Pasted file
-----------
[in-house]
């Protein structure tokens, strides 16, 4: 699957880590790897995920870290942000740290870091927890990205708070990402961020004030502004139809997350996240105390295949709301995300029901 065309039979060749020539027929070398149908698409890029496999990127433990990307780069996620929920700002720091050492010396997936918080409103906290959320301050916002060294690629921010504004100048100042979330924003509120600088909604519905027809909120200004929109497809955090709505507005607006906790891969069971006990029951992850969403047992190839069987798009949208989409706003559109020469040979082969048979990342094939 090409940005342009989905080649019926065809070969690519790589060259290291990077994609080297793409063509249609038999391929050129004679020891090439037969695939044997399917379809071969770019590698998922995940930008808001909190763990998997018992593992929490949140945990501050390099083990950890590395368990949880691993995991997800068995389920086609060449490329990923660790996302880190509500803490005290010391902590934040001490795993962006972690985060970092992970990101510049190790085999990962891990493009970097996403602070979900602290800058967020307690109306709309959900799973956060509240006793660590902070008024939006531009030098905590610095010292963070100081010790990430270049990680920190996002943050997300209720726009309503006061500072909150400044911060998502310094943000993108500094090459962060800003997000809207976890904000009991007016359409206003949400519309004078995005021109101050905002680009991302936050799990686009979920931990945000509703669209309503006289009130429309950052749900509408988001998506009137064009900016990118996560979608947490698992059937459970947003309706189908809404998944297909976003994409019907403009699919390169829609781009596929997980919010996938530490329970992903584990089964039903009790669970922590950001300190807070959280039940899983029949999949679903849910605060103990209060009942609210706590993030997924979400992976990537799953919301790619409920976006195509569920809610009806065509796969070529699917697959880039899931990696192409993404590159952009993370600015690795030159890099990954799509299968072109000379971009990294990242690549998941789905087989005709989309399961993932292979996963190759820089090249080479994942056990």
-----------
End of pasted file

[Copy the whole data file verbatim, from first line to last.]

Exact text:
[in-house]
């Protein structure tokens, strides 16, 4: 699957880590790897995920870290942000740290870091927890990205708070990402961020004030502004139809997350996240105390295949709301995300029901 065309039979060749020539027929070398149908698409890029496999990127433990990307780069996620929920700002720091050492010396997936918080409103906290959320301050916002060294690629921010504004100048100042979330924003509120600088909604519905027809909120200004929109497809955090709505507005607006906790891969069971006990029951992850969403047992190839069987798009949208989409706003559109020469040979082969048979990342094939 090409940005342009989905080649019926065809070969690519790589060259290291990077994609080297793409063509249609038999391929050129004679020891090439037969695939044997399917379809071969770019590698998922995940930008808001909190763990998997018992593992929490949140945990501050390099083990950890590395368990949880691993995991997800068995389920086609060449490329990923660790996302880190509500803490005290010391902590934040001490795993962006972690985060970092992970990101510049190790085999990962891990493009970097996403602070979900602290800058967020307690109306709309959900799973956060509240006793660590902070008024939006531009030098905590610095010292963070100081010790990430270049990680920190996002943050997300209720726009309503006061500072909150400044911060998502310094943000993108500094090459962060800003997000809207976890904000009991007016359409206003949400519309004078995005021109101050905002680009991302936050799990686009979920931990945000509703669209309503006289009130429309950052749900509408988001998506009137064009900016990118996560979608947490698992059937459970947003309706189908809404998944297909976003994409019907403009699919390169829609781009596929997980919010996938530490329970992903584990089964039903009790669970922590950001300190807070959280039940899983029949999949679903849910605060103990209060009942609210706590993030997924979400992976990537799953919301790619409920976006195509569920809610009806065509796969070529699917697959880039899931990696192409993404590159952009993370600015690795030159890099990954799509299968072109000379971009990294990242690549998941789905087989005709989309399961993932292979996963190759820089090249080479994942056990």